I was stalled in aisle 7 of our local supermarket, musing over the selection of potato chips and saying something like, "But really, don't you think thirty-seven different types of chips is a ridiculous number to choose from? I mean, how did we end up living in a country that makes a big deal over everything squeaky-clean and then at the same time makes you pay extra for chips called 'dirty'?"
As usual, Mom hadn't heard a word I'd said. Instead, she was standing in the middle of the aisle, smiling at nothing in particular and referring to her shopping list as if it were about to tell her something about her life that she didn't already know. My sister, Deirdre, was hanging the top half of her body over the shopping cart, letting her long, luxurious chestnut-colored hair touch the unpaid-for produce. She couldn't hear me even if she'd been so inclined; she was plugged into her iPod and humming along. If you happened to be passing by, you might have assumed that Deirdre was just some girl about to be sick into the cart, or you might have mistaken her humming for the kind of low moaning that is popular with television actors starring in telenovelas when they've just been fatally shot.
Deirdre has always been considered the great beauty in our family, so I made a point of keeping a certain distance from her. Someone might be forced to compare us, and I would only come up short. Literally. Deirdre is a full four inches taller than I am. Deirdre has always been the tall beautiful one. I was . . . well, I was Phoebe. I've also avoided lingering too long over her physical features, like her delicate bone structure, her glittery green eyes or the aforementioned full-bodied head of gorgeous, chestnut-colored hair. Compare and despair. It's true that I've never tried that hard in the beauty department. What's the point? That's Deirdre's territory. It was as if Deirdre had used up all the genetic coding in our family for beauty, and I got whatever was left over, the dregs. Everyone was always looking at her, admiring her, telling her how beautiful she looked, how perfect her outfit was, and asking where she got her shoes. From top to bottom she was Neptune's "it" girl. I was the also-ran. It's lucky I loved Deirdre as much as I did; otherwise I would have hated her guts.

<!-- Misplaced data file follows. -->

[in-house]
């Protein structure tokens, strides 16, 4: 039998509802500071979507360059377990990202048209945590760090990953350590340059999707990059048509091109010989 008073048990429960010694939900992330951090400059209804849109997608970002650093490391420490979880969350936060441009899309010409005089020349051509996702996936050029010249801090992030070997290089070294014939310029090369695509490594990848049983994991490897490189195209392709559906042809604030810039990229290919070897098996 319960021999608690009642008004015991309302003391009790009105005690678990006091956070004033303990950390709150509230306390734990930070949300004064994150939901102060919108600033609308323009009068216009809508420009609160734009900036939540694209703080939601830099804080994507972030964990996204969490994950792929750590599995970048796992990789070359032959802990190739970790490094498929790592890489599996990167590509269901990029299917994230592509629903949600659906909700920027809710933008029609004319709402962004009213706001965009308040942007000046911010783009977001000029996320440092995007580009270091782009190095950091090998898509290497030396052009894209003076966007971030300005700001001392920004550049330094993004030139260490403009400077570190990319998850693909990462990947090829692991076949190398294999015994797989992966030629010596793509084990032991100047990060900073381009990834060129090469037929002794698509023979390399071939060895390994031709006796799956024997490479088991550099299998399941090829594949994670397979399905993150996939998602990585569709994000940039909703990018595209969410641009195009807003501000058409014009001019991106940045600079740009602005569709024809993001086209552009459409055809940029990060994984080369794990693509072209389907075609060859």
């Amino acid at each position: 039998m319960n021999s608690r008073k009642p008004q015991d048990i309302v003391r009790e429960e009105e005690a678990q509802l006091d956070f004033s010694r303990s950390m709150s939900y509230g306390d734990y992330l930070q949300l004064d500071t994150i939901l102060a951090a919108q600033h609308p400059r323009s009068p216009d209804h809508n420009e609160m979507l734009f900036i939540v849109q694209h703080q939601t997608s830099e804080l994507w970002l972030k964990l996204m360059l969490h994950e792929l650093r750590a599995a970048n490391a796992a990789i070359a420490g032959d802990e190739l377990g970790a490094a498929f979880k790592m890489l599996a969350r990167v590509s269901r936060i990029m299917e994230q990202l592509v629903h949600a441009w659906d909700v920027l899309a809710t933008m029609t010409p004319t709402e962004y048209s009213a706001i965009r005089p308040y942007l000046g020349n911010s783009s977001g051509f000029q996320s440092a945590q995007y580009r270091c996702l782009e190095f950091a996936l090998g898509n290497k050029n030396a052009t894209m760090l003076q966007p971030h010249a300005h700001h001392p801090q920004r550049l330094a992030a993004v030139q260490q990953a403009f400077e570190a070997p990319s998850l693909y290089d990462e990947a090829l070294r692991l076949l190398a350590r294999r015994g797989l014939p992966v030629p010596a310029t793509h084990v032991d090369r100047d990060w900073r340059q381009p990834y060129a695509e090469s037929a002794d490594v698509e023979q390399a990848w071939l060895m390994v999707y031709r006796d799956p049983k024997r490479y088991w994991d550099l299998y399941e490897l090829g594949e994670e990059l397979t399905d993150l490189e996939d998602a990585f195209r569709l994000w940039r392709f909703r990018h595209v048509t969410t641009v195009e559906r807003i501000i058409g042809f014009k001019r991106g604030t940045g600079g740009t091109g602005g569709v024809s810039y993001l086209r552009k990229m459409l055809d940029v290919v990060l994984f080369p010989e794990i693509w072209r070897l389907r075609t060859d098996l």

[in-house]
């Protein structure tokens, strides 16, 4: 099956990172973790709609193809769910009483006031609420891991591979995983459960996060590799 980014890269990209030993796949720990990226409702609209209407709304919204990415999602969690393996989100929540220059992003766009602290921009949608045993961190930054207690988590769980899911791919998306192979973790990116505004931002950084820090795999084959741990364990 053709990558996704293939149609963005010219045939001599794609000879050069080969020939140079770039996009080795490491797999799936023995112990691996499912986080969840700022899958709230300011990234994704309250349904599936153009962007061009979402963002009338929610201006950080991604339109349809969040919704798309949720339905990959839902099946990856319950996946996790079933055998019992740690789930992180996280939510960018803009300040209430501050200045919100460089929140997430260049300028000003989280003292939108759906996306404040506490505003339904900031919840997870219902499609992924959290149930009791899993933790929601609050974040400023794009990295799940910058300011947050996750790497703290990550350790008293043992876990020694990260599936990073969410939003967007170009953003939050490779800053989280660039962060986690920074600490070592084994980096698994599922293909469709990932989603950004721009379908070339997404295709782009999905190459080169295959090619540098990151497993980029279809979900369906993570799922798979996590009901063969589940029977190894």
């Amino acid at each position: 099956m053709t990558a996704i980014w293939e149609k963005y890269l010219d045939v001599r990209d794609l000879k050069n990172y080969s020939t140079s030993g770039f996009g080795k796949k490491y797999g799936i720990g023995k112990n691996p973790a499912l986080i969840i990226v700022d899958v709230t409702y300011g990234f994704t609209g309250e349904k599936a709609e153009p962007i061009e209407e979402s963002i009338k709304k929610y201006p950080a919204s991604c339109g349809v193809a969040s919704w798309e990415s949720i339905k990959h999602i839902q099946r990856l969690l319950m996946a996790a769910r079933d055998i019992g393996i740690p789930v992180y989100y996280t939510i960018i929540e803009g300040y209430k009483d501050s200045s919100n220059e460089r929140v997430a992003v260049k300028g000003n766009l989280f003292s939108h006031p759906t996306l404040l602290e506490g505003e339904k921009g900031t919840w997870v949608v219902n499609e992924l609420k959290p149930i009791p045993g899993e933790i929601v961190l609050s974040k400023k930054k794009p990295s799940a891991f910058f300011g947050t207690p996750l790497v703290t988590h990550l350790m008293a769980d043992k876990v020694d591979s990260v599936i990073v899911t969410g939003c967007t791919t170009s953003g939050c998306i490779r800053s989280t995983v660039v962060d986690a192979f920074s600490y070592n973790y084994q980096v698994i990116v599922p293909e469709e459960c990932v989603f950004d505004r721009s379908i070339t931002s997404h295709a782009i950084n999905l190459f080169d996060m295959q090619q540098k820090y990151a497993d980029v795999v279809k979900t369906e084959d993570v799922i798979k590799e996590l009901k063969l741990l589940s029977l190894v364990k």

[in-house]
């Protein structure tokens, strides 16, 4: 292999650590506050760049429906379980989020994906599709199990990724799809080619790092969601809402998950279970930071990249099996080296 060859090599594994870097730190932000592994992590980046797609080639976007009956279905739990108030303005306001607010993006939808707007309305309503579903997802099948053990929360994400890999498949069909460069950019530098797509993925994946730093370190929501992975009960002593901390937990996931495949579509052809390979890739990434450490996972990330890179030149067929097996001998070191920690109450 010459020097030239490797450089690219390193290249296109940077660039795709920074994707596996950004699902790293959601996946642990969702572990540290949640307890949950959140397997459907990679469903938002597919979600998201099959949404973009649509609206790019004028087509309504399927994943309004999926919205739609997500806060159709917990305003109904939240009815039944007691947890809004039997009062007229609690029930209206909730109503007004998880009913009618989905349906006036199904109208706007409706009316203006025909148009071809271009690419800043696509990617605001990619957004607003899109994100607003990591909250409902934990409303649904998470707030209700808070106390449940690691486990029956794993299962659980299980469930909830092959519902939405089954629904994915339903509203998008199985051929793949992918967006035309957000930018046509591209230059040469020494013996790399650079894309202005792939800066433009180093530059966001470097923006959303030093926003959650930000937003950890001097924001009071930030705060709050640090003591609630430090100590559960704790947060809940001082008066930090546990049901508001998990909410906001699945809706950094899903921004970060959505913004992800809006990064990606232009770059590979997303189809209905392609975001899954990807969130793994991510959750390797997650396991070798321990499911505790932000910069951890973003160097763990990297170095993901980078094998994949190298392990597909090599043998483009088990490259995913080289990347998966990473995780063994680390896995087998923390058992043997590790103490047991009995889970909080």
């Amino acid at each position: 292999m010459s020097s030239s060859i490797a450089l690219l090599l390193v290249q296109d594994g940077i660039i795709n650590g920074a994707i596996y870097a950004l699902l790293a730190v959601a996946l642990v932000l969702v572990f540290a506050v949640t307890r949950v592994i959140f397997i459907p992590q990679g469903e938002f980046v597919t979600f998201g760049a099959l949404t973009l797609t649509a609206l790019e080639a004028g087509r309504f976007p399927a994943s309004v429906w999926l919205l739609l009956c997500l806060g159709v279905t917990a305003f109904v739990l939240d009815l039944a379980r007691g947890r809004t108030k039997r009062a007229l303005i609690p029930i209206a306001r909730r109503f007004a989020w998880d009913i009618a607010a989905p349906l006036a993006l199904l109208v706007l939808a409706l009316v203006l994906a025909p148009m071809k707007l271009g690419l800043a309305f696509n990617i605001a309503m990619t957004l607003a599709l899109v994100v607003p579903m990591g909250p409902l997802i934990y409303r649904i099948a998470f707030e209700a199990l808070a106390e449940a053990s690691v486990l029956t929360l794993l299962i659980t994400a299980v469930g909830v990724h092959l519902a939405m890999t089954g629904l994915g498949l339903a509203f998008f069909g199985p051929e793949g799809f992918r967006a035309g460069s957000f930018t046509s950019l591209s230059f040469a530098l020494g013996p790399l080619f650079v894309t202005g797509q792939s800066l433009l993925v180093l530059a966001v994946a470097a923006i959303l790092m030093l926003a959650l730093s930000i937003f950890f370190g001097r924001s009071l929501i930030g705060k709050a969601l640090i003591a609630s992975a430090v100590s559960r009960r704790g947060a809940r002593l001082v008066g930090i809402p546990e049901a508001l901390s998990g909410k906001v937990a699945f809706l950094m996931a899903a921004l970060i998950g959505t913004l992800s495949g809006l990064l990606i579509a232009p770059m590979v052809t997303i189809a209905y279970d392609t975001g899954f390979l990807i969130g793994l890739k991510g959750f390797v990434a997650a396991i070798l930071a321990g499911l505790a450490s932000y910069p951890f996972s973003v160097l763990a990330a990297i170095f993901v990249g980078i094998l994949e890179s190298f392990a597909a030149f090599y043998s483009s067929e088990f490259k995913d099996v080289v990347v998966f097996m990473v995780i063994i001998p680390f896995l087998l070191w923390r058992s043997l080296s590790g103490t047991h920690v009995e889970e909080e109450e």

It's not that I'm bad-looking. But my arms and legs have always been a bit too square, my hips are wide and I have a butt. I like my breasts. Once I got over the embarrassment of actually having breasts, I discovered that they gave me power over the boys at school when I wore a certain kind of top. My face is fine, but maybe it's a bit too flat and round to be considered anything other than just cute. Personally, I think my brown eyes are a little too far apart and they don't sparkle nearly as much as I would like, but I can see the world well enough with them, so I guess I shouldn't complain. I dye my hair; I always have. It's my signature thing, my way to keep from being overlooked or forgotten altogether. As my mother has always reminded us girls, "Beauty may be in the eye of the beholder, but for god's sakes give 'em something worth beholding."
Mom poked Deirdre in the ribs and told her to stand up straight and take her earbuds out. Mom had an announcement to make. And then without any fanfare whatsoever, in the middle of aisle 7, she told us that our cousin Leonard would be coming to live with us.
"And soon," she added. "I mean, this Saturday."
"I didn't know we had a cousin," was the first thing out of my mouth.
Now normally, I don't like to hang out near the frozen foods. You can freeze your legs off if you linger too long in shorts by the Tater Tots and TV dinners. But we were stuck. Mom had decided that this was the time and place to tell us exactly who Leonard Pelkey was and why he would soon be living under our roof. By the time she had finished, my teeth were chattering and my fingertips had gone numb.
Apparently, Leonard was the son of Janet Somebody from Phoenix who had been getting beaten up pretty regularly by her husband. Finally, she ran off with baby Leonard and tried to piece together a life. Years later, when Leonard was about eleven, Janet met my mother's brother, Mike, in a bar. After noticing that he had a job, she started living with Mike in a low-rise apartment complex with a Spanish-inspired motif until she died of breast cancer the following year, which forced my uncle Mike to become Leonard's legal guardian. But Mike wasn't much of a father figure. He finally broke down, called my mother and cried long distance. He admitted that he couldn't handle the responsibility of raising a kid on his own. Mom asked him why this was the first she'd heard from him in two years. Uncle Mike explained that he had been traveling back and forth to Mexico and working on a scheme to raise some kind of cattle, which would later be sold for a ton of money. He wanted to know if Leonard could live with us—just until his cattle began to pay off.
After Mom finished telling us the story of Leonard, we made our way to the checkout, where Mrs. Toucci rang us up. Mrs. T. took the opportunity to badger Mom; she wanted one of Mom's prime Saturday-morning appointment slots because, she said, she was going to a wedding in Atlantic City. Mom stood firm and explained to Mrs. T. that her beauty salon was not a fly-by-night joint, and her Saturday slots were sacrosanct.Absolute Brightness. Copyright © by James Lecesne. Reprinted by permission of HarperCollins Publishers, Inc. All rights reserved. Available now wherever books are sold.
Excerpted from Absolute Brightness by James Lecesne
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